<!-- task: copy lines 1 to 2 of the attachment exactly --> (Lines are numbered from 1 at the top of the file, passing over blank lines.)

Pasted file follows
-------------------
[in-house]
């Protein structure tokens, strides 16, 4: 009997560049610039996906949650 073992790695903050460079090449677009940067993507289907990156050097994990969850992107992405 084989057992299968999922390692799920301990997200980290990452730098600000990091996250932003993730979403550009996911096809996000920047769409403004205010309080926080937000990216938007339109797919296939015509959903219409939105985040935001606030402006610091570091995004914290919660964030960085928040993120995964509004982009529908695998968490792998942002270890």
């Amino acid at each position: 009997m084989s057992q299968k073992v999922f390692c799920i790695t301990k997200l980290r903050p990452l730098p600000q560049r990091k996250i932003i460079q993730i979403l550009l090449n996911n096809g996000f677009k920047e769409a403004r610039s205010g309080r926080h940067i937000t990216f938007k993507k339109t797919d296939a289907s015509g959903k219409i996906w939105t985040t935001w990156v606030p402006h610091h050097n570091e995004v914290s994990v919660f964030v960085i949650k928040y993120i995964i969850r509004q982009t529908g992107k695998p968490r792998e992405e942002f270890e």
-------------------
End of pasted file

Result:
[in-house]
């Protein structure tokens, strides 16, 4: 009997560049610039996906949650 073992790695903050460079090449677009940067993507289907990156050097994990969850992107992405 084989057992299968999922390692799920301990997200980290990452730098600000990091996250932003993730979403550009996911096809996000920047769409403004205010309080926080937000990216938007339109797919296939015509959903219409939105985040935001606030402006610091570091995004914290919660964030960085928040993120995964509004982009529908695998968490792998942002270890």